It’s no secret the U.S. healthcare system is a mess. The lack of transparency is likely why the system has bloated up to a $2.7 trillion industry, and finding the right doctor for yourself is no easy process.
Each year, over 70 million Americans look for a new doctor, and BetterDoctor, built by a team of Finns in San Francisco, is bringing order to doctor search. There is a clear need to bring in higher quality information for people looking for a new doctor: There’s around one million doctors and 200,000 medical practices that take care of the 315M people who are insured by tens of insurance companies, which offer over 1,500 different insurance plans. It’s not easy to match the right people up.
Currently consumers have to go through the following steps to find a new practitioner: You must first go to your insurance company’s website to find which doctors are supported. Then you must google the doctors’ names to read reviews and find what meets your needs. After that, you’ll give the best looking doctors a call, and find out if they have any availability. Often the best doctors will be booked, meaning you have to start the process over again.
Betterdoctor then focuses on aligning the following points:
- Medical need
- Payment method (often insurance plan)
- Doctor quality
- Doctor availability.
And on top of that validating doctor quality through Yelp reviews, active medical licenses, and malpractice and discipline record screening. Each doctor on BetterDoctor has a profile, which is built through publicly available sources.
Currently they have information built on 20,000 Bay Area doctors, and Ari Tulla, the CEO and co-founder of BetterDoctor, tells us that they plan on hitting the entire U.S. by the end of the year.
BetterDoctor is also available as a mobile app, which I was curious about because searching for a doctor is a process that I imagine most people would sit down for. Tulla threw a lot of logic my way that may justify apps for many more startups out there.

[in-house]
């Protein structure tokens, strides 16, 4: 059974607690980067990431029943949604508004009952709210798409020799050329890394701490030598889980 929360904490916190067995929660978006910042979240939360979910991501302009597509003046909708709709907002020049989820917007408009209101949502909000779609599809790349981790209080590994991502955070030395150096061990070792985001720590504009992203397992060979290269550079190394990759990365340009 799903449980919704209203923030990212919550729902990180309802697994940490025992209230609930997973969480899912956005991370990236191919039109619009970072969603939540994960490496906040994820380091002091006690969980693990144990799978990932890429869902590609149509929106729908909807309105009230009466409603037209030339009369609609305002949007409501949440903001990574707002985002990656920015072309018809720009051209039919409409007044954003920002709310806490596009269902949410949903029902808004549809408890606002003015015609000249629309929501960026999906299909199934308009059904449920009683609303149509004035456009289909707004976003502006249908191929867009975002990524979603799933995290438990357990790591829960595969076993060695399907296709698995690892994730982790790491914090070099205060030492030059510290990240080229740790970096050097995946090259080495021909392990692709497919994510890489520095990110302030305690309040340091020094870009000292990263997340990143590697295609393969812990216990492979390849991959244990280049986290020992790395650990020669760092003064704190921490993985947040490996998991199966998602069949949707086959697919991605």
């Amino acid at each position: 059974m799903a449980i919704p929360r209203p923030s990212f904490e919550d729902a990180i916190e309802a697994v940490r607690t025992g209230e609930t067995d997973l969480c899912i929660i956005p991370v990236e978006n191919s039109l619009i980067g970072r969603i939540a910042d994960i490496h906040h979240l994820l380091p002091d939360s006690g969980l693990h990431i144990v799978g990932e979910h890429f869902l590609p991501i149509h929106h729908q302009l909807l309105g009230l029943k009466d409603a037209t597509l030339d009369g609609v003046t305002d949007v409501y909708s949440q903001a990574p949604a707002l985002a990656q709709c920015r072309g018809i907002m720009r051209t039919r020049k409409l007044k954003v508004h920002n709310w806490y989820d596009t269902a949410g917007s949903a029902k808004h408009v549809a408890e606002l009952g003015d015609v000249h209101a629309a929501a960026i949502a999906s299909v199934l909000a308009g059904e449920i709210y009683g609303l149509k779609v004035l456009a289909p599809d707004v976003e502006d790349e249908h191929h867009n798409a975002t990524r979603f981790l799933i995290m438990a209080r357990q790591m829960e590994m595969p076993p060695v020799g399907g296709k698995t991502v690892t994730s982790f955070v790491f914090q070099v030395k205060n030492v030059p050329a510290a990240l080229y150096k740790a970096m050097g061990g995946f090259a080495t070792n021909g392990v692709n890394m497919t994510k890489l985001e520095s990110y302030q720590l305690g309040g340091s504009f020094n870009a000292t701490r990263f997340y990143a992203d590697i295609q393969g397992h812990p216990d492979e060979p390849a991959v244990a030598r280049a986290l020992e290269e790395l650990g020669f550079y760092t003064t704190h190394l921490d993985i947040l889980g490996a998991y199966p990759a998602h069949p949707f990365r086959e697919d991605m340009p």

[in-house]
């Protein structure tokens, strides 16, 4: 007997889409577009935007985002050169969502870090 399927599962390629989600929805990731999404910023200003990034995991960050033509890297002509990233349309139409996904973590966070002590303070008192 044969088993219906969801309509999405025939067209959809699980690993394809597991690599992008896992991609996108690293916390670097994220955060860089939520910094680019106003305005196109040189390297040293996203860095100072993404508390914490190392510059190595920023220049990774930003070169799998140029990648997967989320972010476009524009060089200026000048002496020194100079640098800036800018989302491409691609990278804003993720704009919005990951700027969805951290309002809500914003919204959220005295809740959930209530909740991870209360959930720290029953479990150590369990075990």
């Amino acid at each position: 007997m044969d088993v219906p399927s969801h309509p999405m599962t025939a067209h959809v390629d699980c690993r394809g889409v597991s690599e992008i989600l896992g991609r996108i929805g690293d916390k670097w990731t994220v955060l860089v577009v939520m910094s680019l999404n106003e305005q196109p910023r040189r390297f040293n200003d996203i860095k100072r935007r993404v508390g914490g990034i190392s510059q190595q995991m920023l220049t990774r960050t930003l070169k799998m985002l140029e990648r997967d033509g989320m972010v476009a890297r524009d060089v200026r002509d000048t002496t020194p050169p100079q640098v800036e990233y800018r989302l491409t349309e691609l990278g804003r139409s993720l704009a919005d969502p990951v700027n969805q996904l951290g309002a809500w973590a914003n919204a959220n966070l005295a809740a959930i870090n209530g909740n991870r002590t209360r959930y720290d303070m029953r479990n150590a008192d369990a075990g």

To many people mobile/tablet is becoming the leisure time computing device that they use when at home. Laptop/desktop is seen more as a work device that people don’t want to open at home. We can see this paradigm shift by looking at smartphone adoption rate, and by online marketplace (think Yelp, OpenTable, Trulia) statistics which show that the marketplaces are growing heavily on mobile while the web user growth is flat.
The mobile focus helps BetterDoctor to acquire new users. App Stores are still today far better acquisition channels than paid online advertising for example. Another big benefit is the fact that once your app is downloaded you are one app among 30-50 apps not one website among 300 million.
Market dynamics and user acquisition are nice reasons to focus on mobile, but those won’t matter if there is no concrete value to the end-user. Based on out market studies the key value-points are following:
– I want to be able to find a doctor on the go (in the US where most people do just domestic travel)
– I need to make a phone call for the doctor anyhow, so why not to do the search on mobile where I can click to call
– location based search works on mobile, I see exactly whose close to me
– Booking/cancellation/calendar notification work well on mobile
– I can easily find an app on my phone
Right now BetterDocter is focused on getting up and running in the U.S., but will then also hit select European markets. It’s too bad it takes a team of Finns in the Valley to bring order to the U.S. healthcare system, but it looks like BetterDoctor is hitting all of the right marks.